Digital Screens and Eye Strain
You often experience eye strain while in front of the computer, don’t you? You also experience it sometimes while using your mobile phone too. Or maybe you’re a gamer spending hours in front of the TV set. Whichever the case or whatever digital screens you use, the light emitted definitely affects your eyes. How does that happen though? And what measures can we take to prevent it? Are there complications?
The Light Spectrum
Sunlight contains red, orange, yellow, green and blue light rays and many shades of each of these colors. Each color has its own energy and wavelength. Rays on the red end of the visible light spectrum have longer wavelengths and have less energy. On the other hand, rays on the blue end of the spectrum have shorter wavelengths and therefore have more energy. Light rays, however, as you will now know, may come from other seemingly non-harmful sources too.
Our eyes are exposed to various sources that emit this blue-violet light, most commonly from the sun. In addition, the use of tablets, TVs, computer screens and smart phones, increase the exposure to blue-violet light. Blue-violet light, then, in turn contributes to digital eye strain. The cumulative and constant exposure to the blue-violet light is going to accumulate over time and will cause damage to the retinal cells. In turn, it will slowly lead to retinal cell death and eventually progress to age-related macular degeneration.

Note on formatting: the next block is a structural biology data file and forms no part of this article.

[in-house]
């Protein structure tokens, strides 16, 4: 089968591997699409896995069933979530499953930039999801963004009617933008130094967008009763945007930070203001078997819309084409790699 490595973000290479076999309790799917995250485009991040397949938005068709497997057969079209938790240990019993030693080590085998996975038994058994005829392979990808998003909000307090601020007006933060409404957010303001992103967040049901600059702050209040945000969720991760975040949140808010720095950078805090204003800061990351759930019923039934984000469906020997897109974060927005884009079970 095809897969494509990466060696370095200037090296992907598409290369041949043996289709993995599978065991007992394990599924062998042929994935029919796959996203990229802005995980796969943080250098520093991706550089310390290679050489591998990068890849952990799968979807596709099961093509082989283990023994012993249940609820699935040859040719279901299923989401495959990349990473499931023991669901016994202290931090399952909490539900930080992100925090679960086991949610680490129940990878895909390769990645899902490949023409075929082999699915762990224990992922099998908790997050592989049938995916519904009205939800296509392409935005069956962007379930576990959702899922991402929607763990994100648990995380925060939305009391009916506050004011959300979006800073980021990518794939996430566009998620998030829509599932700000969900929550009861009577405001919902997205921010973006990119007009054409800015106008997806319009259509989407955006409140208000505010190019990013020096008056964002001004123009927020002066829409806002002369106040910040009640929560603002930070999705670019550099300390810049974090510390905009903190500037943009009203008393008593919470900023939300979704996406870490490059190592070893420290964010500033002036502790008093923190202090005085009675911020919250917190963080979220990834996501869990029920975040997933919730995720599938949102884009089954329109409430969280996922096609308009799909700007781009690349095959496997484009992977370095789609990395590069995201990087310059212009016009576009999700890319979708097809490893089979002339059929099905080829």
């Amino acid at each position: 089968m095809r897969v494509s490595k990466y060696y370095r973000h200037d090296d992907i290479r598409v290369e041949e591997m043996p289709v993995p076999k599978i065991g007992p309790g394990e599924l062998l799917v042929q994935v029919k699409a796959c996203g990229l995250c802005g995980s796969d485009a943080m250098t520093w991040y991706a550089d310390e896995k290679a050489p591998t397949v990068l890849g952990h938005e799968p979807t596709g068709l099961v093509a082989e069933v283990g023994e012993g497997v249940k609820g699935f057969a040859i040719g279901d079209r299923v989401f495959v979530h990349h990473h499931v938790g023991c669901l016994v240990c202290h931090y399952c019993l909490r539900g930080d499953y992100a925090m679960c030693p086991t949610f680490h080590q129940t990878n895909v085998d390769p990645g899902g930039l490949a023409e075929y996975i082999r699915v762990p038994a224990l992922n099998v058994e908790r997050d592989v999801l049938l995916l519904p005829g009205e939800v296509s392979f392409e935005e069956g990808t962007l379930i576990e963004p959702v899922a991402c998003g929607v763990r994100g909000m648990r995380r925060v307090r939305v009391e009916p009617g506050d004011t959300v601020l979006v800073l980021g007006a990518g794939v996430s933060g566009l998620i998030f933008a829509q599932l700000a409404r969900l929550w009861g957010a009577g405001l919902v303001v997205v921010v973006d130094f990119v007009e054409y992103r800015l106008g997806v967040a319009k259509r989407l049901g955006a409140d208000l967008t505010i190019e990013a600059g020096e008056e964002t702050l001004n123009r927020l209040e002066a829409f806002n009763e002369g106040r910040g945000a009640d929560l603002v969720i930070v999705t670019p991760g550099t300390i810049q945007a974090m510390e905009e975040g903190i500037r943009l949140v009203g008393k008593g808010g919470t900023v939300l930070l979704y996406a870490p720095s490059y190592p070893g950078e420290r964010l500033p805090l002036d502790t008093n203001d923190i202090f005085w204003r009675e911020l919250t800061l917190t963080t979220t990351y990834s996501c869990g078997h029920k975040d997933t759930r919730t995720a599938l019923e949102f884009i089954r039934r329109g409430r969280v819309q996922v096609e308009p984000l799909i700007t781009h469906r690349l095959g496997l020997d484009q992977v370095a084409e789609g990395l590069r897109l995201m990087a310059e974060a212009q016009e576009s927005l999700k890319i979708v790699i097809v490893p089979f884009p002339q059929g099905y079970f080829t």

Age-Related Macular Degeneration
Eye strain is the least of your concerns then. We shift our focus to macular degeneration which is the leading cause of severe vision loss in people over 60 years of age. It occurs when the small central portion of the retina, known as the macula, deteriorates. How do you know if you already have it? In its early stages, macular degeneration may not even have significant symptoms that you will notice. It, in fact, may be unrecognized until it progresses or affects both eyes already. The first sign of macular degeneration is usually a dim, blurry spot in the middle of your vision though. This spot may increase in size or turn darker over time.
If you are using your phone constantly, especially if you use it for texting, e-mailing, and web browsing, a convenient way to reduce your blue light exposure is to use a filter. This advice also holds true for those working long hours in front of computers or those watching too much TV shows. These filters aim to prevent significant amounts of blue light emitted from these devices from reaching your eyes. Computer glasses can also be helpful to reduce blue light exposure from computers and other digital screens. These special-purpose glasses are available without an eyeglass prescription if you have no need for vision correction.